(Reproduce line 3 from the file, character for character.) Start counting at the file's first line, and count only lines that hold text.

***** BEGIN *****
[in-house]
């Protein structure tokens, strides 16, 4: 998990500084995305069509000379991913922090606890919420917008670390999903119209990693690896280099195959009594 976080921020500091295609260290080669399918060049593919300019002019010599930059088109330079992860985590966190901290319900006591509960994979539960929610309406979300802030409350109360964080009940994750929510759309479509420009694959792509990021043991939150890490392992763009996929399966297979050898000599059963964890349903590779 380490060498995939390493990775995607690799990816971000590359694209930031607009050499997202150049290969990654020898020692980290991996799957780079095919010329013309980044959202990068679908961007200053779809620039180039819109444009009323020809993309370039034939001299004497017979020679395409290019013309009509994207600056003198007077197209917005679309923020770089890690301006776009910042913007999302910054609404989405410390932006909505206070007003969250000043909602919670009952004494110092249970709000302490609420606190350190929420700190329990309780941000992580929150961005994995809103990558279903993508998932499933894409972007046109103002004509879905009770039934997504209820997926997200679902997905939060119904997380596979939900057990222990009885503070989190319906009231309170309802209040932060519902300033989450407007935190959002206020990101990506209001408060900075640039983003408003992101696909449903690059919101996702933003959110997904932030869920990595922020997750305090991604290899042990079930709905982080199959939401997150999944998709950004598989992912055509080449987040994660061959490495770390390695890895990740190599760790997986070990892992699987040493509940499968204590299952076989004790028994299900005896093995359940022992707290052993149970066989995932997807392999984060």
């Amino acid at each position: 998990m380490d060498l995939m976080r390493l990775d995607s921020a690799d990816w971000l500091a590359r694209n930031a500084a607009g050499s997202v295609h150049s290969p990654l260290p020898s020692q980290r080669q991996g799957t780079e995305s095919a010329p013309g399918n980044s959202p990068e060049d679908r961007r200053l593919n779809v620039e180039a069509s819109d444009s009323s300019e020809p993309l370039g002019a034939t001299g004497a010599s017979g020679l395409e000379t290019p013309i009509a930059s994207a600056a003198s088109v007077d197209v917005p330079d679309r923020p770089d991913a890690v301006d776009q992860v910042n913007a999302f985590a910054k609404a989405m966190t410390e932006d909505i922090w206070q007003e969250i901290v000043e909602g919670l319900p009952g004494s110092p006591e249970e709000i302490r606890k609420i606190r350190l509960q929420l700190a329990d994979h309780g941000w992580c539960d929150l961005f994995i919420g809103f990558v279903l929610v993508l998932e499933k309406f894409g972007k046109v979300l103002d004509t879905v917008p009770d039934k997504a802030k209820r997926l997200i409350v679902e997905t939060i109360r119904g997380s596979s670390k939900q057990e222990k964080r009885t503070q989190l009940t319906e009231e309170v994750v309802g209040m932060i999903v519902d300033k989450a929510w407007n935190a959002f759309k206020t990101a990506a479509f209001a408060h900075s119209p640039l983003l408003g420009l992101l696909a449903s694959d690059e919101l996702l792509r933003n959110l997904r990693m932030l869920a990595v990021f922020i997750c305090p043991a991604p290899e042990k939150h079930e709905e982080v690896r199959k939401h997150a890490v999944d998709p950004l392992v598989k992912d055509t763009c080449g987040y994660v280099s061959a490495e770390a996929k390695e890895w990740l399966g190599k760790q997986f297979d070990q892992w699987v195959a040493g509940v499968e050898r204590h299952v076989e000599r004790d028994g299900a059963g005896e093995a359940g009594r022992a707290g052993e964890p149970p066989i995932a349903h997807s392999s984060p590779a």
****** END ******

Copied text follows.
């Amino acid at each position: 998990m380490d060498l995939m976080r390493l990775d995607s921020a690799d990816w971000l500091a590359r694209n930031a500084a607009g050499s997202v295609h150049s290969p990654l260290p020898s020692q980290r080669q991996g799957t780079e995305s095919a010329p013309g399918n980044s959202p990068e060049d679908r961007r200053l593919n779809v620039e180039a069509s819109d444009s009323s300019e020809p993309l370039g002019a034939t001299g004497a010599s017979g020679l395409e000379t290019p013309i009509a930059s994207a600056a003198s088109v007077d197209v917005p330079d679309r923020p770089d991913a890690v301006d776009q992860v910042n913007a999302f985590a910054k609404a989405m966190t410390e932006d909505i922090w206070q007003e969250i901290v000043e909602g919670l319900p009952g004494s110092p006591e249970e709000i302490r606890k609420i606190r350190l509960q929420l700190a329990d994979h309780g941000w992580c539960d929150l961005f994995i919420g809103f990558v279903l929610v993508l998932e499933k309406f894409g972007k046109v979300l103002d004509t879905v917008p009770d039934k997504a802030k209820r997926l997200i409350v679902e997905t939060i109360r119904g997380s596979s670390k939900q057990e222990k964080r009885t503070q989190l009940t319906e009231e309170v994750v309802g209040m932060i999903v519902d300033k989450a929510w407007n935190a959002f759309k206020t990101a990506a479509f209001a408060h900075s119209p640039l983003l408003g420009l992101l696909a449903s694959d690059e919101l996702l792509r933003n959110l997904r990693m932030l869920a990595v990021f922020i997750c305090p043991a991604p290899e042990k939150h079930e709905e982080v690896r199959k939401h997150a890490v999944d998709p950004l392992v598989k992912d055509t763009c080449g987040y994660v280099s061959a490495e770390a996929k390695e890895w990740l399966g190599k760790q997986f297979d070990q892992w699987v195959a040493g509940v499968e050898r204590h299952v076989e000599r004790d028994g299900a059963g005896e093995a359940g009594r022992a707290g052993e964890p149970p066989i995932a349903h997807s392999s984060p590779a």